Fixing Upstart's coupling of startup script presence and activation
While Upstart has the problem of joining together the idea of a startup script being present and it being active (per my earlier entry), there is a relatively simple way of distributions to fix this while preserving all of the benefits of Upstart.
Although Upstart sort of apes traditional runlevels, it really operates
based on events; services declare what events they depend on, and they
start when those events happen. Upstart events are completely abstract
(although it has some built in ones), and they can be generated by
initctl emit fooevent' will tell Upstart that
Given that Upstart startup scripts can be configured to only start when multiple events have happened, the fix is straightforward; you make all services depend not only on their usual events but also on a synthetic <service>-enabled event. The system generates all of the necessary *-enabled events during boot, based on some scheme to keep track of which services are enabled (and possibly which runlevels they're enabled in, although runlevels don't really make much sense any more).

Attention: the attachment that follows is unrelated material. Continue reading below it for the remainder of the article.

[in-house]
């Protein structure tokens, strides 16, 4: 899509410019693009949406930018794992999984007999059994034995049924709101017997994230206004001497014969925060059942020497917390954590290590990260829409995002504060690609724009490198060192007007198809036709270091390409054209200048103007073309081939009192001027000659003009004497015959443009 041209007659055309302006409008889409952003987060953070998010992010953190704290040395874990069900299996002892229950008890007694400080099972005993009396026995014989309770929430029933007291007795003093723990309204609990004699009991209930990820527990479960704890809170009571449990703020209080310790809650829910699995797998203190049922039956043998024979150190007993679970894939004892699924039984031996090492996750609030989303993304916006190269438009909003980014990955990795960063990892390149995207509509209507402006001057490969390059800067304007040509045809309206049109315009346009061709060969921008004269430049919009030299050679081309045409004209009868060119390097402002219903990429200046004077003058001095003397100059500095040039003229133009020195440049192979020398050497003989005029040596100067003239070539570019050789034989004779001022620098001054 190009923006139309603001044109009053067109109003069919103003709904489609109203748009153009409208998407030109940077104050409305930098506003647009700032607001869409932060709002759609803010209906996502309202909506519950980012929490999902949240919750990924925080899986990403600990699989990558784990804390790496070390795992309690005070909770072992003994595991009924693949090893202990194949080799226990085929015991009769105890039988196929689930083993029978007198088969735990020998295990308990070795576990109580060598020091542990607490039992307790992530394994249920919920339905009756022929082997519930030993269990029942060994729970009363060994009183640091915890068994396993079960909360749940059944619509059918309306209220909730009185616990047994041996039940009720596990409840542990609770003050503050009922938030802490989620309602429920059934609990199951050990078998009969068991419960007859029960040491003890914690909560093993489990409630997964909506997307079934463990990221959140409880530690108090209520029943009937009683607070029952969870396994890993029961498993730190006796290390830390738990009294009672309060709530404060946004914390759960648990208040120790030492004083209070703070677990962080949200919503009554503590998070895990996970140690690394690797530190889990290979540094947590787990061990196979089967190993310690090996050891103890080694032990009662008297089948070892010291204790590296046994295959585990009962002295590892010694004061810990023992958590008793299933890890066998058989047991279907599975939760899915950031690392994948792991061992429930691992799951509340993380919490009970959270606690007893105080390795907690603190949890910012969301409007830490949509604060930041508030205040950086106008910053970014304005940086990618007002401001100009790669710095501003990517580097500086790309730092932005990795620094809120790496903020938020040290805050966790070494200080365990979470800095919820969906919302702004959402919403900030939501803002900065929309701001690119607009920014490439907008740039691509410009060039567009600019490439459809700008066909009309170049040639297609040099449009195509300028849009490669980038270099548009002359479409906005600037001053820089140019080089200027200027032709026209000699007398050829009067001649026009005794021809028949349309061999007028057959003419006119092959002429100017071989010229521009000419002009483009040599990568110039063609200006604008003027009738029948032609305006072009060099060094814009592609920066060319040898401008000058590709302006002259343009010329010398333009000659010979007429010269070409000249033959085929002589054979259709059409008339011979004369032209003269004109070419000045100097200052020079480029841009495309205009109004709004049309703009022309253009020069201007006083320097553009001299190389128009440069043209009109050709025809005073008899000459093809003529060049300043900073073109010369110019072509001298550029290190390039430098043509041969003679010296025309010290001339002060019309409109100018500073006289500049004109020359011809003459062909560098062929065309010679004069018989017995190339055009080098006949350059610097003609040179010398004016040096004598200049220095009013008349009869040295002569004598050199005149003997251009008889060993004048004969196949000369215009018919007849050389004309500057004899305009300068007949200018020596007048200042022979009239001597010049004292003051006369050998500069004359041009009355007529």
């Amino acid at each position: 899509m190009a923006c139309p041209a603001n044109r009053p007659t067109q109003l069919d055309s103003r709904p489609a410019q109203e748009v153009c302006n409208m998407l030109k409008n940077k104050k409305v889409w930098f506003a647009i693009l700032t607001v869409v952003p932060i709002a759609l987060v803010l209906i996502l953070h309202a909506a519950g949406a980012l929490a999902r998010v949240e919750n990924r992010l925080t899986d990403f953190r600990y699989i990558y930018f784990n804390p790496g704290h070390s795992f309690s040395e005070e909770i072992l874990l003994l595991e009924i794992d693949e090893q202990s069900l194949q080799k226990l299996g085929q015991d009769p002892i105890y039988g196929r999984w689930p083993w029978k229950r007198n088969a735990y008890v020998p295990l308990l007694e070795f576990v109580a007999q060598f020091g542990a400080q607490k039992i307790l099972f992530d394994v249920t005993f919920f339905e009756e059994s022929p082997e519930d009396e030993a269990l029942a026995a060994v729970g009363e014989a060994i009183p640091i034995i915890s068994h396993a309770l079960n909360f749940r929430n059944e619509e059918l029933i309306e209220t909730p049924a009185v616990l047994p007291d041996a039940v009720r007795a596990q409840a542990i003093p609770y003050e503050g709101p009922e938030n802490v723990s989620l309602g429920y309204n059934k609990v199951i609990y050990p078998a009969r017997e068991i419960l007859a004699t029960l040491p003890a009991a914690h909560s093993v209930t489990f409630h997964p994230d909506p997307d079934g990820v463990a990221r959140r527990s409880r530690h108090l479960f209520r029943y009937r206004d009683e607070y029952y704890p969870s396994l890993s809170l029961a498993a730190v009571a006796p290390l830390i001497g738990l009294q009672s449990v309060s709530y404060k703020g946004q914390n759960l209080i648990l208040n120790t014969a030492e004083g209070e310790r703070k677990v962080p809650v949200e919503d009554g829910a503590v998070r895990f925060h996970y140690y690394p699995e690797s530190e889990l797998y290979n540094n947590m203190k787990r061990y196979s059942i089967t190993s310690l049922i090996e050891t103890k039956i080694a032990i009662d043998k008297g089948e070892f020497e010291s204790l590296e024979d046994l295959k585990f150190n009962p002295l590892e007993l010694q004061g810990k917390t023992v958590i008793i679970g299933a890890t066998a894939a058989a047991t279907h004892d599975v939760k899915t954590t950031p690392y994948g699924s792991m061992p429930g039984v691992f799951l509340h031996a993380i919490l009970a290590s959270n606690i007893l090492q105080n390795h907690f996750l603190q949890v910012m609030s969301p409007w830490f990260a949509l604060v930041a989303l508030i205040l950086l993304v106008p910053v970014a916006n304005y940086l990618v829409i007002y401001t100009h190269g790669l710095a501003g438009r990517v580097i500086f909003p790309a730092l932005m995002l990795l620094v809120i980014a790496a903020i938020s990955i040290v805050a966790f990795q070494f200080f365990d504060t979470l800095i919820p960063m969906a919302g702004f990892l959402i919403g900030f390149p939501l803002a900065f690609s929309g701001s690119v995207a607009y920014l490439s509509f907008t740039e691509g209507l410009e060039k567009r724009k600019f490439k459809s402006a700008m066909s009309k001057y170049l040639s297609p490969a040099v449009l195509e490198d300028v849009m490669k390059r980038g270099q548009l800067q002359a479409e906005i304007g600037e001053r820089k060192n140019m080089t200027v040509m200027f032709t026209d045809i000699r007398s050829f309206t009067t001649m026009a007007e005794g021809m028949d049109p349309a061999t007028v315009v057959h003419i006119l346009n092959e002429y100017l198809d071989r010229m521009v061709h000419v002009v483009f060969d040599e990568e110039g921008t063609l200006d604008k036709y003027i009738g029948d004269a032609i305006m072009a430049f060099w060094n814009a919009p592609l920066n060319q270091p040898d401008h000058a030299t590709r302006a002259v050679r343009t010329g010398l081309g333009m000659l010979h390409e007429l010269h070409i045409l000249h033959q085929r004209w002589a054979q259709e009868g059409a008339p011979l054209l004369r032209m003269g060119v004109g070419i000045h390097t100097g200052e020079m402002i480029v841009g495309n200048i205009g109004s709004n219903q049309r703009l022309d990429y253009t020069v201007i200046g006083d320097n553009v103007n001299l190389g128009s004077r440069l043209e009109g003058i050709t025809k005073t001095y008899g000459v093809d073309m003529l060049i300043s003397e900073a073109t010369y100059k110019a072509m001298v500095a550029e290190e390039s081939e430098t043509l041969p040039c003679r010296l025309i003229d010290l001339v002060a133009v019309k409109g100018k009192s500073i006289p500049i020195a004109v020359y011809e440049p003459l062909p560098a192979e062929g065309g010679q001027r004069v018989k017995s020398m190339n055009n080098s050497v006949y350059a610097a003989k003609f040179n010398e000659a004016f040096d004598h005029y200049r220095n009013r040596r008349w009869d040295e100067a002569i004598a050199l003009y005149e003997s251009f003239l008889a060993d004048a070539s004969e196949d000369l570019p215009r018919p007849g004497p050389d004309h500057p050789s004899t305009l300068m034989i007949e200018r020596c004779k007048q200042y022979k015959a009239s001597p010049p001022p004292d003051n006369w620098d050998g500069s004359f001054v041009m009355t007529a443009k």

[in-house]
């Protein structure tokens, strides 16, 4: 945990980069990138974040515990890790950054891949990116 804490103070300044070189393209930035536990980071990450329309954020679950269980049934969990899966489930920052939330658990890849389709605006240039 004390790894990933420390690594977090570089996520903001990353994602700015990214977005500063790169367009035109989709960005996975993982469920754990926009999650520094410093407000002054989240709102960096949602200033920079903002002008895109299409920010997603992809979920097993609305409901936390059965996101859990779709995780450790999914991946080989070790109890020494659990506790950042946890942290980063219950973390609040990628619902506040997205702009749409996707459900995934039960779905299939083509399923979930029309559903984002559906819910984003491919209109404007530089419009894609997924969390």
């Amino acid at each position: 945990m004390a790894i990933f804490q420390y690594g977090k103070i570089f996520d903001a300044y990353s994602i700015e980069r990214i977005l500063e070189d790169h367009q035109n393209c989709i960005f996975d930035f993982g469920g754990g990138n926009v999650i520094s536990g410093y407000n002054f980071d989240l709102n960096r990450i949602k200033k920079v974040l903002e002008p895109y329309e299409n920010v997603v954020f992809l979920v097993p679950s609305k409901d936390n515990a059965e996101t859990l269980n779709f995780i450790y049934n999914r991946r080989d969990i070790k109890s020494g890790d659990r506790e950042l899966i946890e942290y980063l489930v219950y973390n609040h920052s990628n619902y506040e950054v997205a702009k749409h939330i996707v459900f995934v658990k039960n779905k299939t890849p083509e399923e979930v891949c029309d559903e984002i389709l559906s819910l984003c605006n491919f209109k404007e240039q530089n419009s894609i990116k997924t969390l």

(How exactly the system keeps track of what enabled events to emit is
a small matter of design. I suspect that the best one is a directory
somewhere, because creating and deleting files in a directory has
proven to work well for other similar problems. A script to emit
suitable events is then basically '
cd /etc/somewhere && for i in *;
do initctl emit $i-enabled; done'.)
As a side effect this preserves all of the virtues of the current
Upstart setup, such as being able to start services by hand with
initctl (something that is not preserved by schemes that require
symlinks or renaming files). It also needs no grand re-architecting
of Upstart or the rest of the system, and could be rolled out easily
and incrementally by any distribution that wants to (especially since
distributions are already customizing Upstart service config files or
writing them from scratch).
Sadly I suspect that the odds of Ubuntu or any other Upstart-using distribution adopting such a thing are relatively low. (Perhaps Fedora will give me a pleasant surprise.)